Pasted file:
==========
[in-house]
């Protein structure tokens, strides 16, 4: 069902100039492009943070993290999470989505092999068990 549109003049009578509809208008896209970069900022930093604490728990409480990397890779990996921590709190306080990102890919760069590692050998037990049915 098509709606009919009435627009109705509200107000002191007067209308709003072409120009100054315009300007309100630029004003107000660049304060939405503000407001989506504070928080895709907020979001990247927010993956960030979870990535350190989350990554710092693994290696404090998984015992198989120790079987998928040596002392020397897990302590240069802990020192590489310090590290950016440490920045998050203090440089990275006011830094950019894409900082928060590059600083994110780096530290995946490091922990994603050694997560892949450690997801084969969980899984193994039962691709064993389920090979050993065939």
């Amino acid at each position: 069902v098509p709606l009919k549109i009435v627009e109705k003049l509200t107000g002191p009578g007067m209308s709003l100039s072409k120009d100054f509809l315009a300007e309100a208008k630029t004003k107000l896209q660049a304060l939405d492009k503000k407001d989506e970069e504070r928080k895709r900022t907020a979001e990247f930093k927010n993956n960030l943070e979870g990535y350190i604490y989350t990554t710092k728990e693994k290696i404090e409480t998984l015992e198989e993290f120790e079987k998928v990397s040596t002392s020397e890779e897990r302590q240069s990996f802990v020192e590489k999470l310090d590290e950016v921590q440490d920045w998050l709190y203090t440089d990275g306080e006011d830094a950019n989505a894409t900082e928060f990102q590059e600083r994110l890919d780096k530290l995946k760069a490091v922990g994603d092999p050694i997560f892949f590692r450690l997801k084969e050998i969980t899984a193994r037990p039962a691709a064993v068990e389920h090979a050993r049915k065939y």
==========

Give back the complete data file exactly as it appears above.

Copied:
[in-house]
């Protein structure tokens, strides 16, 4: 069902100039492009943070993290999470989505092999068990 549109003049009578509809208008896209970069900022930093604490728990409480990397890779990996921590709190306080990102890919760069590692050998037990049915 098509709606009919009435627009109705509200107000002191007067209308709003072409120009100054315009300007309100630029004003107000660049304060939405503000407001989506504070928080895709907020979001990247927010993956960030979870990535350190989350990554710092693994290696404090998984015992198989120790079987998928040596002392020397897990302590240069802990020192590489310090590290950016440490920045998050203090440089990275006011830094950019894409900082928060590059600083994110780096530290995946490091922990994603050694997560892949450690997801084969969980899984193994039962691709064993389920090979050993065939």
């Amino acid at each position: 069902v098509p709606l009919k549109i009435v627009e109705k003049l509200t107000g002191p009578g007067m209308s709003l100039s072409k120009d100054f509809l315009a300007e309100a208008k630029t004003k107000l896209q660049a304060l939405d492009k503000k407001d989506e970069e504070r928080k895709r900022t907020a979001e990247f930093k927010n993956n960030l943070e979870g990535y350190i604490y989350t990554t710092k728990e693994k290696i404090e409480t998984l015992e198989e993290f120790e079987k998928v990397s040596t002392s020397e890779e897990r302590q240069s990996f802990v020192e590489k999470l310090d590290e950016v921590q440490d920045w998050l709190y203090t440089d990275g306080e006011d830094a950019n989505a894409t900082e928060f990102q590059e600083r994110l890919d780096k530290l995946k760069a490091v922990g994603d092999p050694i997560f892949f590692r450690l997801k084969e050998i969980t899984a193994r037990p039962a691709a064993v068990e389920h090979a050993r049915k065939y």